Author Doron Rabinovici protests against the concessions of moderate Austrian politicians to the FPÖ: recently in Vienna, children were sent back to Kosovo at gunpoint. Ian McEwan wonders why major German novelists didn't mention the Wall. The NZZ looks through the Priz Goncourt shortlist and finds plenty of writers with more bite than Houellebecq. The FAZ outs two of Germany's leading journalists who fiercely guarded the German Foreign Ministry's Nazi past. Jens-Martin Eriksen and Frederik Stjernfelt analyse the symptoms of culturalism, left and right. Hans Ulrich Gumbrecht demonstratively yawns at German debate.
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Saturday 16 - Friday 22 October, 2010

A new book chronicles the revolt of revolting "third persons" at Suhrkamp publishers in the wild days of 1968. Necla Kelek is appalled by the speech of the very Christian Christian Wulff, the German president, in Turkey. The taz met a new faction of hardcore Palestinians who are fighting for separate sex hairdressing in Gaza. Sinologist Andreas Schlieker reports on the new Chinese willingness to restructure the heart. And the Cologne band Erdmöbel celebrate the famous halo around the frying pan.
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Saturday 9 - Friday 15 October, 2010

The FR laps up the muscular male bodies and bellies at the Michelangelo exhibition in the Viennese Albertina. The same paper is outraged by the cowardice of the Berlin exhibition "Hitler and the Germans". Mario Vargas-Llosa remembers a bad line from Sweden. Theologist Friedrich Wilhelm Graf makes it very clear that Western values are not Judaeo-Christian values. The Achse des Guten is annoyed by the attempts of the mainstream media to dismiss Mario Vargas-Llosa. The NZZ celebrates the tireless self-demolition of Polish writer and satirist Slawomir Mrozek.
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Saturday 2 - Friday 8 October, 2010

Nigerian writer Niyi Osundare explains why his country has become uninhabitable. German Book Prize winner Melinda Nadj Abonji says Switzerland only pretends to be liberal. German author Monika Maron is not sure that Islam really does belong to Germany. Russian writer Oleg Yuriev explains the disastrous effects of postmodernism on the Petersburg Hermitage. Argentinian author Martin Caparros describes how the Kirchners have co-opted the country's revolutionary history. And publisher Damian Tabarovsky explains why 2001 was such an explosively creative year for Argentina.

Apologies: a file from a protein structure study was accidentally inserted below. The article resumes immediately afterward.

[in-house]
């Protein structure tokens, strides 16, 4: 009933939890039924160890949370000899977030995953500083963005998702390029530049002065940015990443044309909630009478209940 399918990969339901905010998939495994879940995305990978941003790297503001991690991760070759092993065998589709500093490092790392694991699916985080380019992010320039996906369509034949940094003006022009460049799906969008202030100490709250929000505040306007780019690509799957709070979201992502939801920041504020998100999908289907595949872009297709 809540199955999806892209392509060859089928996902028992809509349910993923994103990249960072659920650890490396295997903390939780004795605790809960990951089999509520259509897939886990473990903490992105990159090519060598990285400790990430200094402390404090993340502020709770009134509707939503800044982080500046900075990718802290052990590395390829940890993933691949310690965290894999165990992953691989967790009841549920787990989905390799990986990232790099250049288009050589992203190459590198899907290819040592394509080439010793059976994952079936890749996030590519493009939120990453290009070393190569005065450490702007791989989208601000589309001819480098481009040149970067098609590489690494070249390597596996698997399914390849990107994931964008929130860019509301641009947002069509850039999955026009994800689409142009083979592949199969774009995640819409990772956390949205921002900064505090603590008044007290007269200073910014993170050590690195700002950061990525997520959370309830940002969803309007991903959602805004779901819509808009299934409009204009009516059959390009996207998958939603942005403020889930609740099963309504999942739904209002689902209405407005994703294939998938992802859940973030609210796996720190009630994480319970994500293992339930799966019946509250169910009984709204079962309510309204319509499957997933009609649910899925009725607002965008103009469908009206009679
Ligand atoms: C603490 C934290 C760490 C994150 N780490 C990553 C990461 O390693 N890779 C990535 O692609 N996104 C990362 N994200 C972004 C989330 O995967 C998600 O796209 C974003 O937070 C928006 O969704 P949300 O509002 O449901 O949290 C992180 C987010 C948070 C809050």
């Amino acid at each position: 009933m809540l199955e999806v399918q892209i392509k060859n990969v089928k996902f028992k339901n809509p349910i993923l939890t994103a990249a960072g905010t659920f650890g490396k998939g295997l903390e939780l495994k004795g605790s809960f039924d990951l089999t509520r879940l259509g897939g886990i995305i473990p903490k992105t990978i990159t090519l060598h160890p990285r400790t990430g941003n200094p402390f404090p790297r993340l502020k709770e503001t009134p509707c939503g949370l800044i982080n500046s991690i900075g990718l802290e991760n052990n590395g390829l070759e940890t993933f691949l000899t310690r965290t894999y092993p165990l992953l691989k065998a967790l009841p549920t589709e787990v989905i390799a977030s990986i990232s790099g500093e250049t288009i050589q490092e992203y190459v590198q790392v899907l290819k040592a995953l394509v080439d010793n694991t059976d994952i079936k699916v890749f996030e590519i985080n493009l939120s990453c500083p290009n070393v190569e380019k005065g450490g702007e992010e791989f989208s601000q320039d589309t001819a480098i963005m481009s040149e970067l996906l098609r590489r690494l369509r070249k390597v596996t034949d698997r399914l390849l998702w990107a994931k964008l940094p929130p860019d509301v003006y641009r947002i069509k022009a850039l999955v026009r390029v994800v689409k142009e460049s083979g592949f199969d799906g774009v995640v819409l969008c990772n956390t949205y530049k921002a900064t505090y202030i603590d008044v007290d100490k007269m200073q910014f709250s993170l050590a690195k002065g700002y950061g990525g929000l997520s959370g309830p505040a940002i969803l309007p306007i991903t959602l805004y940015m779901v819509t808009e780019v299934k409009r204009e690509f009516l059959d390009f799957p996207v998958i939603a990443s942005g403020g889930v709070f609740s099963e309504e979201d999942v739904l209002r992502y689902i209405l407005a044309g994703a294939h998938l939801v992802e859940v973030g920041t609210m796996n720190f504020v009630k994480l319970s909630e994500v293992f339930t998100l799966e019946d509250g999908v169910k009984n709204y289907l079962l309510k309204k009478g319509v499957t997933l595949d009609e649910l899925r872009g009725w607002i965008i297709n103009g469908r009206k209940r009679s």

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Saturday 25 September - Friday 1 October

Three East German theatre directors talk about the trauma of reunification. In the FAZ, Thilo Sarrazin denies accusations that his book propagates eugenics: "I am interested in the interplay of nature and nurture." Polemics are being drowned out by blaring lullabies, author Thea Dorn despairs. Author Iris Radisch is dismayed by the state of the German novel - too much idle chatter, not enough literary clout. Der Spiegel posts its interview with the German WikiLeaks spokesman, Daniel Schmitt. And Vaclav Havel's appeal to award the Nobel prize to Liu Xiabobo has the Chinese authorities pulling out their hair.
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Saturday 18 - Friday 24 September, 2010

Herta Müller's response to the news that poet Oskar Pastior was a Securitate informant was one of overwhelming grief: "When he returned home from the gulag he was everybody's game." Theatre director Luk Perceval talks about the veiled depression in his theatre. Cartoonist Molly Norris has disappeared after receiving death threats for her "Everybody Draw Mohammed" campaign. The Berliner Zeitung approves of the mellowing in Pierre Boulez' music. And Chinese writer Liao Yiwu, allowed to leave China for the first time, explains why schnapps is his most important writing tool.
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Saturday 10 - Friday 17 September, 2010

The poet Oskar Pastior was a Securitate informant, the historian Stefan Sienerth has discovered. Biologist Veronika Lipphardt dismisses Thilo Sarrazin's incendiary intelligence theories as a load of codswallop. A number of prominent Muslim intellectuals in Germany have written an open letter to President Christian Wulff, calling for him to "make a stand for a democratic culture based on mutual respect." And a Shell study has revealed that Germany's youth aspire to be just like their parents.
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Saturday 4 - Friday 10 September, 2010